The Sadness Of Baltimore And The Empty Stadium

The Sadness Of Baltimore And The Empty Stadium

“The whole damn system is guilty as hell”, the protesters chanted as they marched on the White House this week.   Motivated by the death of Freddie Gray, by what they have seen in Baltimore, and by the frustrations of dealing with a political elite they have repeatedly helped elect – who have promised to help them and then forgotten them once in office – inner city minority voters are increasingly frustrated with a system they no longer believe is interested in actually protecting them.

The riots in Baltimore and the city’s future in the aftermath are sad topics. There is an opportunity for reformers to pose an alternative to the failed great society policies that led to them, and to call for significant changes to the corrupt local governments that fail to serve their community. But even with all the riots and discord, it was the Orioles game in the empty stadium on a sunny afternoon that strikes me as the worst thing that’s happened when it comes to the future of the West this week.

Baltimore is a proud city – blue collar, working class, irascible. I always liked that Chris Rock joke about Iraq – “You took Baghdad in two weeks, you couldn’t take Baltimore in two weeks.” And the Baltimore Orioles fit that city – they are deeply embedded in its consciousness and in the heartbeat of the town. The comparison Mollie Hemingway drew this week – that the team and the stadium is more like a church than a business – is an accurate one.

“We live in a time when Americans feel a certain separation from institutions. Politics is increasingly controlled by crony capitalists who buy and sell policy ideas, regulatory restrictions and subsidies. The media are completely out-of-touch with average American concerns. They spend time partying with celebrities, fawning over certain politicians while derisively mocking others, and covering complex issues with one-sided hysteria instead of dispassionate fact-gathering. Individuals are less likely to be involved in social clubs and life-long marriages than were their parents and grandparents. We’re too separated from each other in too many ways. The idea that baseball doesn’t truly require fans’ presence is somehow ominous, portending a dystopic future where even baseball is severed from average Americans, where teams are solely profit-making entertainment as opposed to communal celebration.”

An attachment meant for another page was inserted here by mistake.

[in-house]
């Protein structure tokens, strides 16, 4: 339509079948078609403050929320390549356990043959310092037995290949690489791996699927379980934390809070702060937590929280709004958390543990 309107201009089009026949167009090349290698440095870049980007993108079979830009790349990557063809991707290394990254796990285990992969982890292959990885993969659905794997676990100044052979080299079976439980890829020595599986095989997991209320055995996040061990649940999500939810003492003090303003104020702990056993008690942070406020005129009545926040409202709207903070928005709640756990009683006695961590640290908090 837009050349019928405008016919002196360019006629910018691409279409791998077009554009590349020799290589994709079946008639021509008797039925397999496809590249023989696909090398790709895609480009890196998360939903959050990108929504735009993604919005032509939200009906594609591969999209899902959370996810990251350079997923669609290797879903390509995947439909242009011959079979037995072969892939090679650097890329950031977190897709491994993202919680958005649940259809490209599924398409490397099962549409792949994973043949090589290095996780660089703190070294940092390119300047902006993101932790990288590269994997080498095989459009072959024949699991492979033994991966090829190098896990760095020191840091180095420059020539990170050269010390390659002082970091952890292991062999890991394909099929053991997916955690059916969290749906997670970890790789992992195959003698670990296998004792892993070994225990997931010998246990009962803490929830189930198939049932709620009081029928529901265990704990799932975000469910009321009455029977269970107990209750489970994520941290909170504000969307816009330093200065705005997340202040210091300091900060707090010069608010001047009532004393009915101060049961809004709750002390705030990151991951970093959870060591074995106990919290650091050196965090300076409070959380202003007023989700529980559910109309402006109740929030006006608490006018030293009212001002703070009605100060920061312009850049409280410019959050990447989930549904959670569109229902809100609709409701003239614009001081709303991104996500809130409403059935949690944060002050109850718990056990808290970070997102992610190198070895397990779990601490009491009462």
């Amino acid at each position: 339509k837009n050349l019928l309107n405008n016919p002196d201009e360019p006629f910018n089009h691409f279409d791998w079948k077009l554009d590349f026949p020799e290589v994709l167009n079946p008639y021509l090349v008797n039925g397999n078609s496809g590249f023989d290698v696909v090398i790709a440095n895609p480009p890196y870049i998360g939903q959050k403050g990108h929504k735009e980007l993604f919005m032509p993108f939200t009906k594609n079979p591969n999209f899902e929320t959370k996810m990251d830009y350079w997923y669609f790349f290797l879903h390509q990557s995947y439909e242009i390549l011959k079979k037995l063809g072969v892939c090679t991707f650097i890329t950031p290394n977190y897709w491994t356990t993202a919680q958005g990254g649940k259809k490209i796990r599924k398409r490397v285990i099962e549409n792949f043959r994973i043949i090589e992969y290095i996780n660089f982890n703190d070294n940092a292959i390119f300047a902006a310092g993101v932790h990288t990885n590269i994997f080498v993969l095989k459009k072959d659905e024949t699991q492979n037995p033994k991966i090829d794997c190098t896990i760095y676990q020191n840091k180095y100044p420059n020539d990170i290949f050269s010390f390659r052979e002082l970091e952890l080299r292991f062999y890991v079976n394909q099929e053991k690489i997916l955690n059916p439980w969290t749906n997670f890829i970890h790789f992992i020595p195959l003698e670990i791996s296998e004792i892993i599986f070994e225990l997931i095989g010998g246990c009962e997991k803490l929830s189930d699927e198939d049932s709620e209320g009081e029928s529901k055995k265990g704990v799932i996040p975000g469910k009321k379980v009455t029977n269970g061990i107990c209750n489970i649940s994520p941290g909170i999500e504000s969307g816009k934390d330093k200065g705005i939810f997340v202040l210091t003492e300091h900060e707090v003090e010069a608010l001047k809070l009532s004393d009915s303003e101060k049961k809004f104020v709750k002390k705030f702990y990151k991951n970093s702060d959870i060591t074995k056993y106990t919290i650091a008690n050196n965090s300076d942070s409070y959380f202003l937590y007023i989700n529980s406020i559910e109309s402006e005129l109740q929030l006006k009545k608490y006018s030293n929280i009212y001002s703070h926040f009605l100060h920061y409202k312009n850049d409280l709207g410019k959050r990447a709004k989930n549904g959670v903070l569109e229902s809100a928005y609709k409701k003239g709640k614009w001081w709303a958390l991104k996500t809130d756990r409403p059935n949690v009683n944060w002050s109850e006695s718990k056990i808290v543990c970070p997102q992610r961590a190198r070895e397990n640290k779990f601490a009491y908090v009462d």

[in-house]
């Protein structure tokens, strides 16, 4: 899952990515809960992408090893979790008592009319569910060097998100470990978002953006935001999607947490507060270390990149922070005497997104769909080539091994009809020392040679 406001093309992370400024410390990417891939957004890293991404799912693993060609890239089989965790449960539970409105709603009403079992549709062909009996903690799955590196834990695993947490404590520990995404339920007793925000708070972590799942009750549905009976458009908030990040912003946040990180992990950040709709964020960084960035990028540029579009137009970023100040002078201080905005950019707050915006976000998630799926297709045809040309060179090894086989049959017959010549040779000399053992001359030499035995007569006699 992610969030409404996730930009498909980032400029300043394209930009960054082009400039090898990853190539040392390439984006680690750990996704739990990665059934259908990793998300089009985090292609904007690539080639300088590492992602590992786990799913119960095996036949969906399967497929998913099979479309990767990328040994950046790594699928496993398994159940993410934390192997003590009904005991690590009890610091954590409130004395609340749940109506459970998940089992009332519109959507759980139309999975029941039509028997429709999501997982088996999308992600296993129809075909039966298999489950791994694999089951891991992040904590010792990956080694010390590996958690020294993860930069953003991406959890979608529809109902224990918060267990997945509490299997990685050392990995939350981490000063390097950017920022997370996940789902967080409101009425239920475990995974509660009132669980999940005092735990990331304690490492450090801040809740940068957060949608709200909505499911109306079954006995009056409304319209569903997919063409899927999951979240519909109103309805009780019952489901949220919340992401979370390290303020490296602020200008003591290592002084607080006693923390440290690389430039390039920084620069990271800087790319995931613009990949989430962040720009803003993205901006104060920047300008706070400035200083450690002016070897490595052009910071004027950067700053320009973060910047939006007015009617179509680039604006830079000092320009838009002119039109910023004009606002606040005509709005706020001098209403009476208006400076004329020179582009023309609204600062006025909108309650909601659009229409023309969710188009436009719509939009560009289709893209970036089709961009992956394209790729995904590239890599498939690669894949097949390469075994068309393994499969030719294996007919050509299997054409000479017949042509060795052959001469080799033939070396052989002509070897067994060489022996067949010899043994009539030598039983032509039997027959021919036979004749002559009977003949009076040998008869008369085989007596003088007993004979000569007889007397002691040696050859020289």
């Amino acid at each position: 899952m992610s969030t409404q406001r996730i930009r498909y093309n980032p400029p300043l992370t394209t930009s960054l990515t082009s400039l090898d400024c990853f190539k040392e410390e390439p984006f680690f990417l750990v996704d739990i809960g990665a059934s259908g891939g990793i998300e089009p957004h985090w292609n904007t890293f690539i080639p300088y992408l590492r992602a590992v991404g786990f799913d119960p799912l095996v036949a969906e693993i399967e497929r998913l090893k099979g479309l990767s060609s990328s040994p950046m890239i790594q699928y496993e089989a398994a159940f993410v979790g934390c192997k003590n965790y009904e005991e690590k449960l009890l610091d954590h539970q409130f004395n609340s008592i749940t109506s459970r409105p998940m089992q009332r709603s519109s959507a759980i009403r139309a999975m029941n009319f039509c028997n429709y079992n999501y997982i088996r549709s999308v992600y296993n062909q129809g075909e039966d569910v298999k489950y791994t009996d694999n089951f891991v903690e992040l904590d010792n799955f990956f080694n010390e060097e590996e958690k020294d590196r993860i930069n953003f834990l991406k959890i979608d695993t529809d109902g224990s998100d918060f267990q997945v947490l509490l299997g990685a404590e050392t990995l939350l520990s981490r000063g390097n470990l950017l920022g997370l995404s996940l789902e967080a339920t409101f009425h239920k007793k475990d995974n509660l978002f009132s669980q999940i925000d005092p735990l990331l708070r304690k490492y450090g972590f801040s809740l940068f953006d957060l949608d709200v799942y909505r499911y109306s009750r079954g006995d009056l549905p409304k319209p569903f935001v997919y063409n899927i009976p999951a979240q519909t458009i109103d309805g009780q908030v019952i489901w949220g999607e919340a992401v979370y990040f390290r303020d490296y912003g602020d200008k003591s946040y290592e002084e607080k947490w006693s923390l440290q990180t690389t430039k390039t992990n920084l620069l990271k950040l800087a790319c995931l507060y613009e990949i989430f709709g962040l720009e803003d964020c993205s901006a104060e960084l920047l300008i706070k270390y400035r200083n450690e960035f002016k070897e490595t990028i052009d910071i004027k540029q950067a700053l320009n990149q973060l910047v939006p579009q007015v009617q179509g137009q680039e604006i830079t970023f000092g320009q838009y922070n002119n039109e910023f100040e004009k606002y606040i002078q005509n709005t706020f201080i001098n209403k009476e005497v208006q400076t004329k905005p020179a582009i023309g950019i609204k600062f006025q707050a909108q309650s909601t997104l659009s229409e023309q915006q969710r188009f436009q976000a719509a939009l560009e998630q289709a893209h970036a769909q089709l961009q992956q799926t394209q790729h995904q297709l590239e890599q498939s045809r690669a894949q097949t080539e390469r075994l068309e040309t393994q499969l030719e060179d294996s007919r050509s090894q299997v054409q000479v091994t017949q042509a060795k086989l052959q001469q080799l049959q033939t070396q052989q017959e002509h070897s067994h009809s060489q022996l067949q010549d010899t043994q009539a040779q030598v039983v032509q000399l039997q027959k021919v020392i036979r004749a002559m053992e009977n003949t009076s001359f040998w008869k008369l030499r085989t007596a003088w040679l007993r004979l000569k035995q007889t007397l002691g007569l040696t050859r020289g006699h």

What happened in Baltimore is the opposite of what should’ve happened. On a sunny afternoon in the aftermath of all this strife, it should’ve been a moment for the coming together of a community, not a forced and awkward separation. The options they should’ve considered weren’t even on the table. You could’ve played that game at Dunbar high school and let the world come, or at Camden Yards, and offered free admissions. Play the game normally, and then have Orioles exit the stadium in uniform and head toward the trouble areas.

Teams matter because hometowns matter. The team belongs to Peter Angelos, but that’s not really the team – it’s the franchise, the business. It’s not even about the players. Individually, the players are this or that – they come and go. There’s a Brooks or a Cal, but for the most part, it’s not the individual players that matter, but the uniform, the institution. It’s not just about “rooting for laundry” – it’s about taking pride in what you have together, young and old, rich and poor, black and white. In reality, the team exists as the embodiment of the collective communal memory, memory that carries moral authority in towns from Boston to Buffalo. As Dan McLaughlin wrote eloquently after 9/11, it’s when we argue about sports that we are reminded about what freedom is. When the thing we really hate is those damn Yankees, it’s a sign that we are safe and secure from the horrors of the world. That’s why teams exist as an enormous part of the solution here – they’re not another business that needs property protection. They’re the bond that heals the wounds even in conflict on the field of play.

When you shut the doors to the stadium and play the game for just the cameras, you’re shutting off something that exists at the center of a hometown, of the place that you live with the people and neighbors you love, the place you would value and defend against all enemies. Sports may seem like it’s less important than the other aspects of life, but when we gather in these places to root for the home team, it reflects the values we have as citizens, and in so doing, speaks to the better angels of our nature – the things that hold us together when the world is falling apart.

Ben Domenech is the publisher of The Federalist. Sign up for a free trial of his daily newsletter, The Transom.
Photo By: Stacey Huggins
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